'Full plate' of voter worries for new Georgia elections head

Photo: MGN Online

The Republican elected to oversee Georgia's elections for the next four years will inherit an office tasked with replacing the state's aging electronic voting machines, ensuring security flaws that exposed voters' personal information to potential hacks have been patched and dealing with several lawsuits that allege voter suppression marred the 2018 midterms.

"We are moving forward as fast as we can," Brad Raffensperger said Wednesday, acknowledging the big workload he faces as Georgia's next secretary of state. "It's a full plate."

The Republican state lawmaker won a runoff election Tuesday to become the state's new elections chief, defeating former Democratic congressman John Barrow. Their race gained unusual attention after GOP Gov.-elect Brian Kemp, who stepped down as secretary of state the day after the November election, was loudly criticized by Democrats for overseeing his own election and accused of suppressing votes to improve his odds of winning — allegations Kemp strongly denies.

Perhaps the biggest challenge Raffensperger will face: restoring the rattled confidence of Georgia voters.

"I think this election brought a lot of, I guess you could say, the underbelly of elections into the light," said Cathy Cox, a Democrat who served as secretary of state from 1999 through 2007 and is now the dean of Mercer University's law school.

A federal judge scolded state elections officials ahead of November for failing to replace paperless electronic voting machines despite experts' warnings that they're vulnerable to hacking. Meanwhile, the secretary of state's office has faced criticism at least three times since 2015 for security breaches that risked exposing information on millions of Georgia voters.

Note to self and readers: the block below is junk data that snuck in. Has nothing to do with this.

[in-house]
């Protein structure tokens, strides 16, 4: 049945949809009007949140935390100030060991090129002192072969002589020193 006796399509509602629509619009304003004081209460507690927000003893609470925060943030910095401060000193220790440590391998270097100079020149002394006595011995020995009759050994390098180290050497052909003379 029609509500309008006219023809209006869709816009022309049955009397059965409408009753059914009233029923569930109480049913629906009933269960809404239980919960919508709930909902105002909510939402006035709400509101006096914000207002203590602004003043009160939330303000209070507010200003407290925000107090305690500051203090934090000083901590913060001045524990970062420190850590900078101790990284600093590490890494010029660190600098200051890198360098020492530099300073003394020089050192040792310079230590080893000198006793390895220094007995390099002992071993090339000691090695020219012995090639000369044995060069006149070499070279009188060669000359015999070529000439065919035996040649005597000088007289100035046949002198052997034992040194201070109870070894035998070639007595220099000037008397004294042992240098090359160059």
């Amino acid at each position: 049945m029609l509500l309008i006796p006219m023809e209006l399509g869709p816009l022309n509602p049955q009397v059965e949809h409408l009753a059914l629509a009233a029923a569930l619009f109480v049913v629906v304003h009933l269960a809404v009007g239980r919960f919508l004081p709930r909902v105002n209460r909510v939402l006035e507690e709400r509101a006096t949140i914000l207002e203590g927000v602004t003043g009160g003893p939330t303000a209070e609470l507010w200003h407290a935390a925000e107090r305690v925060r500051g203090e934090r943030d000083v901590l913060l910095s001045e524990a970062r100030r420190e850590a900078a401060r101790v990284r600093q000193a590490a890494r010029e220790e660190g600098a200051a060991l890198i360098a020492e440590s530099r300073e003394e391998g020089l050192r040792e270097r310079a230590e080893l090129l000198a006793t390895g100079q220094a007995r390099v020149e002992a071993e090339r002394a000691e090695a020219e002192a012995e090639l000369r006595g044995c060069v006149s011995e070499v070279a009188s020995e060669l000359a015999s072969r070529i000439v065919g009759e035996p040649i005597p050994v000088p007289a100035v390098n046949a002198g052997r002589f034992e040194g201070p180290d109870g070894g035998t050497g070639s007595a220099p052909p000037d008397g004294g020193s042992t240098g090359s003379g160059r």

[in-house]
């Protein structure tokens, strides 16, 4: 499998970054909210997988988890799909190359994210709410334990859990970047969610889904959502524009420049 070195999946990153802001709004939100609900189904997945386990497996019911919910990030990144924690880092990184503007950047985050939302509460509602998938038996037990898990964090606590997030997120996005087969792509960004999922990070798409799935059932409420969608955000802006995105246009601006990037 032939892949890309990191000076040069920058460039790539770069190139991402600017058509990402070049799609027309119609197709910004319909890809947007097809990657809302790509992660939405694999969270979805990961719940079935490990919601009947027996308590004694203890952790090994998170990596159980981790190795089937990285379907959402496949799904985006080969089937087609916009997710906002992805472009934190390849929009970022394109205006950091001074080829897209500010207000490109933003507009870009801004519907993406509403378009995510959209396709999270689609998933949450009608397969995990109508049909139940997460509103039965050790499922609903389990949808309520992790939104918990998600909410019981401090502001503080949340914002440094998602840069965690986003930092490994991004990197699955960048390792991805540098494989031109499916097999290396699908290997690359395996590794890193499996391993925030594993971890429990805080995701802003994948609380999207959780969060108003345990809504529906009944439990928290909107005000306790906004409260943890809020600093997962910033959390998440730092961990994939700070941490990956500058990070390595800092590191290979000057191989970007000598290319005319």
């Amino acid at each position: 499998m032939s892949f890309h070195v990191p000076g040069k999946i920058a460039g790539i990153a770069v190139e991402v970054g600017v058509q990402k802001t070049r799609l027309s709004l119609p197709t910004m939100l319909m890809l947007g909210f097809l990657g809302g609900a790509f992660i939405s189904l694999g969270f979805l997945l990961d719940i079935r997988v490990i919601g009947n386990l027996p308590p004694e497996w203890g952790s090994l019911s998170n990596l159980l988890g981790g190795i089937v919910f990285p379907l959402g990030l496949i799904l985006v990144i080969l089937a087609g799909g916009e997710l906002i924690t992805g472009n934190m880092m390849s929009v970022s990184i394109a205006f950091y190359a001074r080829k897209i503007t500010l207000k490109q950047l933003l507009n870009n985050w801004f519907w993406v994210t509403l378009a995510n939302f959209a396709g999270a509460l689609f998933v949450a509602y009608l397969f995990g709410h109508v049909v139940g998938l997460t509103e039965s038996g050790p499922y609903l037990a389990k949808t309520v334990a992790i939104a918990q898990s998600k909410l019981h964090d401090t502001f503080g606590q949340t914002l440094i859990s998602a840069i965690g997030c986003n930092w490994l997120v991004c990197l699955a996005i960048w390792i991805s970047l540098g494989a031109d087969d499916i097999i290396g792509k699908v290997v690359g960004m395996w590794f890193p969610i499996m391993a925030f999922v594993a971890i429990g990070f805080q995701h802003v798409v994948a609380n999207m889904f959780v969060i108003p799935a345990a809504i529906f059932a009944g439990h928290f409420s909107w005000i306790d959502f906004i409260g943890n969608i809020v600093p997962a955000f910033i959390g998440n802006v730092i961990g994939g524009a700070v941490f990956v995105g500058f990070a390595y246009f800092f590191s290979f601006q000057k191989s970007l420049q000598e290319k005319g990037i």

A sweeping lawsuit filed after the election by Fair Fight Action, a nonprofit backed by Democratic gubernatorial nominee Stacey Abrams, alleges broad violations of citizens' rights and asks that Georgia be required to get a federal judge's approval before enacting any voting rules to ensure that the change won't disenfranchise minorities. Other pending lawsuits challenge Georgia's rejection of absentee ballots with signatures that don't match those on file or when certain information is missing or inaccurate.

Voters at some Georgia precincts also faced wait times of two hours or more Nov. 6 as the state saw record turnout for a non-presidential election. Even Kemp had problems with his voting card when he tried to cast his ballot, though the issue was fixed quickly.

In a phone interview Wednesday, Raffensperger said he hopes to get state lawmakers to approve and fund a new, more secure voting system in time for Georgia's municipal elections next fall. That would allow election officials and voters to try out the new system before the presidential primaries in 2020.

As for problems voters encountered at the polls this year, Raffensperger said they seem to have been "rather minor" overall and largely were caused by glitches by election officials at the county level. Like Kemp, he fiercely denied arguments that officials tried to dampen turnout among poor and minority voters, citing record turnout last month and big increases in voter registration.

"There was no concerted effort of any suppression whatsoever," Raffensperger said, adding he would be open to a review of "what went right and what went wrong" with the election.

Asked how he plans to restore confidence in voters worried about the fairness and integrity of elections, he said a new voting system that's "cyber-secure" and has an auditable paper trail should go a long way.

"I think that's going to give voters confidence their ballot never changed after it left their hands," Raffensperger said.

Cox said she also suspects many of Georgia's voting problems this year were "unintentional and might even border on negligence," as opposed to being efforts at outright suppression.

She said some issues could be easily be remedied, such as what she called an outdated requirement that voters write their birthdate on the outside of the envelopes used for mail-in absentee ballots.

Regardless of intentions, voters' faith in elections has been shaken since at least the 2016 presidential campaign as candidates' rhetoric has increasingly cast doubt on the fairness of the system, said Charles Bullock, a political science professor at the University of Georgia.

"This year in Georgia it's been Democrats saying there's something wrong with the system and you can't trust it. But two years ago who was saying it? Donald Trump," Bullock said. "We've gotten to some degree where both sides are saying our electoral system cannot be trusted. And that's kind of a bad message to be putting out."

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